Amsterdam, The Netherlands was the hub of dealmaking for the life science industry during the BIO-Europe Spring® partnering event held at the RAI Convention Center March 12–14, 2018. This high-powered event saw nearly 2,500 executives representing 1,426 companies from 55 countries engage in 14,500 one-to-one partnering meetings.
The event also featured panel discussions and workshops where leading industry figures examined major trends, challenges and strategies impacting the life science dealmaking community. We've personally plucked some of the highlights, which include:
Cell and gene therapies
Asiya Giniatullina, Forbion, "It is a big moment in the field with a better understanding of mechanisms and a critical mass of expertise. The opportunities in cell-based therapies are becoming interesting in the autoimmune space for an expansion beyond oncology, first to autoimmune-driven diseases that have a lot in common with the oncology mechanisms, and then beyond this into other indications where the immune system plays a role and can affect the outcomes." Read more about this panel.
A day in the life of experienced dealmakers
Hakan Goker with Merck Ventures: "It is always challenging when pharma stops a program. It is a big machine with a lot of experts who can analyze something to death before they decide whether to go forward or not. Pharma gives things up for multiple reasons. The machinations of such organizations are quite complex. Things fall out despite how exciting they look. As long as there is a very clear explanation behind why they are letting go of a compound, it should not be difficult to raise new financing, especially if it is first-in-class or best-in-class." Read more about this panel.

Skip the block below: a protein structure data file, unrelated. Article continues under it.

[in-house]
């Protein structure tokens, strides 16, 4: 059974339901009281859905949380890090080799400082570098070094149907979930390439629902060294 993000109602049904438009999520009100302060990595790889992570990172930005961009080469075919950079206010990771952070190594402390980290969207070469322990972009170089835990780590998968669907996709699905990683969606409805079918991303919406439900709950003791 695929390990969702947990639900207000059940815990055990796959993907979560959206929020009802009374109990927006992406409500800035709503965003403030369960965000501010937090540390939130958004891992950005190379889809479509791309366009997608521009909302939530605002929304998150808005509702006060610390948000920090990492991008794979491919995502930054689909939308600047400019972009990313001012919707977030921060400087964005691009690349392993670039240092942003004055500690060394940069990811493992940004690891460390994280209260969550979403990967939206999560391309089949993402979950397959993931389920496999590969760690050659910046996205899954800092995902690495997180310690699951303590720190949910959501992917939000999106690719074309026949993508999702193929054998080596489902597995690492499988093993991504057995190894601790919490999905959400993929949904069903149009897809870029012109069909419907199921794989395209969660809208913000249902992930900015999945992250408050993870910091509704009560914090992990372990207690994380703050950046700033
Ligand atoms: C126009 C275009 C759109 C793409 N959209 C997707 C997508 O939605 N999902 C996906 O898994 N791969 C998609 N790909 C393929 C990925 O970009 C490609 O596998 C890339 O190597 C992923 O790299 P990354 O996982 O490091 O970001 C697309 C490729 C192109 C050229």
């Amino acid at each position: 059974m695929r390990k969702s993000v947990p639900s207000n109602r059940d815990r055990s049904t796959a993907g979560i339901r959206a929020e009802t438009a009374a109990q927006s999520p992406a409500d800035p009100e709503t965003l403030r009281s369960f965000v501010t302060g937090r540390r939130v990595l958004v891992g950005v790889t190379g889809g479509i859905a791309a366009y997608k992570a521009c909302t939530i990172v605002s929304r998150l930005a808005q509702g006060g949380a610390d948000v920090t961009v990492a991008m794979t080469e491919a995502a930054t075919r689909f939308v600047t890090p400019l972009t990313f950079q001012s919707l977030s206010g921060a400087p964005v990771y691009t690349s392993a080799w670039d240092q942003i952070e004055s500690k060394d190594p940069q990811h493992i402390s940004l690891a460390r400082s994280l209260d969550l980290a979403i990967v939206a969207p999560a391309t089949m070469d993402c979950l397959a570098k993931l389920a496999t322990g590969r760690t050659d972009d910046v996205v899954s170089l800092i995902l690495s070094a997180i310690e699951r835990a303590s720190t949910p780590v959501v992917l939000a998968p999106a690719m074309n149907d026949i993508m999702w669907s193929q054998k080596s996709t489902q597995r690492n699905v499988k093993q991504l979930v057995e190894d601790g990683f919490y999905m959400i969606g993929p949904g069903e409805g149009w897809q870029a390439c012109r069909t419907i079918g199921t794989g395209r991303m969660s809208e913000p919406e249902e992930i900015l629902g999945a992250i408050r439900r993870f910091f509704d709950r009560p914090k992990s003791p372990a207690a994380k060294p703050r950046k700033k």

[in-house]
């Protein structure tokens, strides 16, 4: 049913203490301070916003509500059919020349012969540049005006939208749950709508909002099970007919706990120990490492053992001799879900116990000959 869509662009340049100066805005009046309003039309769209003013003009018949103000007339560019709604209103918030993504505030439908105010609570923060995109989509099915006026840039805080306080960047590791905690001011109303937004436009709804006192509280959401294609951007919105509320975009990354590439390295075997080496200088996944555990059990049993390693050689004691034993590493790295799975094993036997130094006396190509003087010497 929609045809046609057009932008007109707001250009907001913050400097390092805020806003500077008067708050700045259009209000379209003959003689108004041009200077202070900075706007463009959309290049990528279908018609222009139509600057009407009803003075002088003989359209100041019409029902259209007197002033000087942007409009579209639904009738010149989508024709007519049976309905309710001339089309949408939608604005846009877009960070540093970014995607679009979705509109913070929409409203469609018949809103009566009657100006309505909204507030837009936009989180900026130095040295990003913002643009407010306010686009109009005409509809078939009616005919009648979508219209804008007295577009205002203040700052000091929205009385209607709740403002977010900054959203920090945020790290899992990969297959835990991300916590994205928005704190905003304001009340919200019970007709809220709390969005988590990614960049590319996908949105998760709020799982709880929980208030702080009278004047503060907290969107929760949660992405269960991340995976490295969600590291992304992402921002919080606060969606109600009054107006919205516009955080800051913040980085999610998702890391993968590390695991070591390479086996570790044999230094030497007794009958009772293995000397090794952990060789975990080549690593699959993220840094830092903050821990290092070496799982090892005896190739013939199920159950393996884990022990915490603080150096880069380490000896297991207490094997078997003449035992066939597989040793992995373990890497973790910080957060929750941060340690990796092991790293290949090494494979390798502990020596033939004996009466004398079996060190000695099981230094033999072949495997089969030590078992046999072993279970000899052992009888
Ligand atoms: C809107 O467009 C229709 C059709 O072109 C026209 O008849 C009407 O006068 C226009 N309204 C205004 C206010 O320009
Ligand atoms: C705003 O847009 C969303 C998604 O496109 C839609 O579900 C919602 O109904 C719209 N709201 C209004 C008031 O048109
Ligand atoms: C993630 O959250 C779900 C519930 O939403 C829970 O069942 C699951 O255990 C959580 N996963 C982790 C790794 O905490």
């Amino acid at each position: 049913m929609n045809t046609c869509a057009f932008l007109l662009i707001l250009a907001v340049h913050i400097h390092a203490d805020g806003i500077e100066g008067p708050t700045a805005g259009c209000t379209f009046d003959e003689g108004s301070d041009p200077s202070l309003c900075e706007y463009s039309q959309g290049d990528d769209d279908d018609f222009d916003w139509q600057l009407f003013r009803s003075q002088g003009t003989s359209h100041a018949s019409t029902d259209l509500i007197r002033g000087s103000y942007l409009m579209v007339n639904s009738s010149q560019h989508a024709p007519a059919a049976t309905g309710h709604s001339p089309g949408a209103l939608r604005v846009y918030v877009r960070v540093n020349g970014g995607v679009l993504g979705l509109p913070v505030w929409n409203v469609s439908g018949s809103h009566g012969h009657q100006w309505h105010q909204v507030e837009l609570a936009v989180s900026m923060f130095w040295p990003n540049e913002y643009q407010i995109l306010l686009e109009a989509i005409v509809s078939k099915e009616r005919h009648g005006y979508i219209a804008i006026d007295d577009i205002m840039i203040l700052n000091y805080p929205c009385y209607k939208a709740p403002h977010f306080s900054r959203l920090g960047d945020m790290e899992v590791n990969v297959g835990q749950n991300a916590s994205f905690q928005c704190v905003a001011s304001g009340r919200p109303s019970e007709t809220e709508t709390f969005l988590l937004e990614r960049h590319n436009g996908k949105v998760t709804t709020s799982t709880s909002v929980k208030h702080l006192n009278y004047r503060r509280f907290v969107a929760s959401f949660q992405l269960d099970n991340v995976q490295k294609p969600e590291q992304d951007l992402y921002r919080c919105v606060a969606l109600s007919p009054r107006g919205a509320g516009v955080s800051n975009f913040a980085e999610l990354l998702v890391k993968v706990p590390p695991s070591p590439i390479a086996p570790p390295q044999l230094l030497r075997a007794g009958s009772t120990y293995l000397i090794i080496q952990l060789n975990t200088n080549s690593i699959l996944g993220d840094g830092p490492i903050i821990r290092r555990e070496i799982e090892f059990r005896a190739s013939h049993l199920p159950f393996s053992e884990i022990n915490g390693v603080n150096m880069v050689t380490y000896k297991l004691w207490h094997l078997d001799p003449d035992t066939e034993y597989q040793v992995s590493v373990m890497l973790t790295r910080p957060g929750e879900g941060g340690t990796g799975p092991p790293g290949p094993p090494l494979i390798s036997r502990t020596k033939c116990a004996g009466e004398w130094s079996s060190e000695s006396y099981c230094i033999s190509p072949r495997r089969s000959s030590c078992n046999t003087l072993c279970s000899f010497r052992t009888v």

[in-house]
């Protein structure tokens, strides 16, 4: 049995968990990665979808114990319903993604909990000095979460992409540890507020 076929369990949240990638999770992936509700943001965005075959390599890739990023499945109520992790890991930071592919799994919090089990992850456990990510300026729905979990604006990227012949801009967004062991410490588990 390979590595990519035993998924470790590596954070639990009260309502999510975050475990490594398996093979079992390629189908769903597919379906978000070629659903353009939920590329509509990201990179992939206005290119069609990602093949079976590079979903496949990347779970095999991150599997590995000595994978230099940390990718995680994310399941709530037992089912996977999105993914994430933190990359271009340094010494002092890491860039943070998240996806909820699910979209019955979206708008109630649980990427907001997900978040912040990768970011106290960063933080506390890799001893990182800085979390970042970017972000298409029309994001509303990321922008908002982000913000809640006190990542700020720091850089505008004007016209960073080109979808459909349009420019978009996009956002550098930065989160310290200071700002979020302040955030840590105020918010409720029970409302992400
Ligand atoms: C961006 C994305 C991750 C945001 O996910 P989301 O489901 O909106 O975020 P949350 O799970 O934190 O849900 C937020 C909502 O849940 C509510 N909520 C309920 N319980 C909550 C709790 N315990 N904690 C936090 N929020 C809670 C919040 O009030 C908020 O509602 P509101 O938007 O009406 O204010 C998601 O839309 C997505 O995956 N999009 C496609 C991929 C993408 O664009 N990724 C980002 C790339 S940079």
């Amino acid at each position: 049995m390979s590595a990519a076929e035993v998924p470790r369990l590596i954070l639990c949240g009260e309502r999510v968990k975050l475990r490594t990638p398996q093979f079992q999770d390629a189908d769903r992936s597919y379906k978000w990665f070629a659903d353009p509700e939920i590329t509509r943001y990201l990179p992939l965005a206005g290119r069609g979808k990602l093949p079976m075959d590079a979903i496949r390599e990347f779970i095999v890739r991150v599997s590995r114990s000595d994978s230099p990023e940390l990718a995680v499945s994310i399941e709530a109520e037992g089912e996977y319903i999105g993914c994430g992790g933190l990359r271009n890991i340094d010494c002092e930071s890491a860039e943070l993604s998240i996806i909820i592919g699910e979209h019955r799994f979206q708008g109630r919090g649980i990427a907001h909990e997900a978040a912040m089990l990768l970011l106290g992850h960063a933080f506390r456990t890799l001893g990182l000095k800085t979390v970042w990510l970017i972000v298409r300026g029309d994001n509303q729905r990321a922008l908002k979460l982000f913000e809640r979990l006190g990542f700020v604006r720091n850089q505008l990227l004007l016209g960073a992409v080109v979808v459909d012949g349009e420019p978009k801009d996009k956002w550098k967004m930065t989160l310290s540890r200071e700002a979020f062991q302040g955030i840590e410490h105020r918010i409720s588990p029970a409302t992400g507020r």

Venture capital and alternative financing
"The universe of companies suitable for venture capital is relatively small within healthcare," says Jonathan Tobin, Investment Director, Arix Bioscience. "Not all managers are VC-friendly or want to have investors breathing down their necks or owning three-quarters of their company. There has to be an alignment of interests," he said before adding a provocative observation that, "The company where venture capital is appropriate is one that can absorb a very large bolus of money in one go and generate a disproportionate value in a very short space of time. This is why it is so appropriate to biotech, because companies are generating IP rather than tangible products. There is a large amount of goodwill in valuations because these companies are creating something that is intangible, whereas companies developing products that have revenue are evaluated on a more tangible basis and there is less opportunity for investors to make ridiculous returns. It is the potential to make these sometimes absurd returns that we hear about that creates the interest in biotech venture capital even though on a risk-adjusted basis it does not make sense." Read more about this panel.
"IO is here to stay, it is not a bubble or a passing fad," said Khatereh Ahmadi, who is the Executive Director for Business Development and Licensing at MSD. "IO is so broad, spanning epigenetics to metabolism to microbiome, so there is yet a lot to explore for a while longer. We have taken a very empirical approach to this with more than 400 combinations and 700 trials." Read more about this panel.
China's emergence in the global drug development industry
The President of Pullan Consulting, Linda Pullan said, "Visiting any major city in China, it is stunning to see the number of young companies. And to see the number of new facilities funded by local government or investors that are helping these companies to grow rapidly. The transition from generics to true innovation is exploding, because once the Chinese decide to do something, they do it fast." Read more about this panel.
Join us for our next conference, ChinaBio Partnering Forum where you can forge valuable cross-border partnerships with one of the fastest growing healthcare sectors.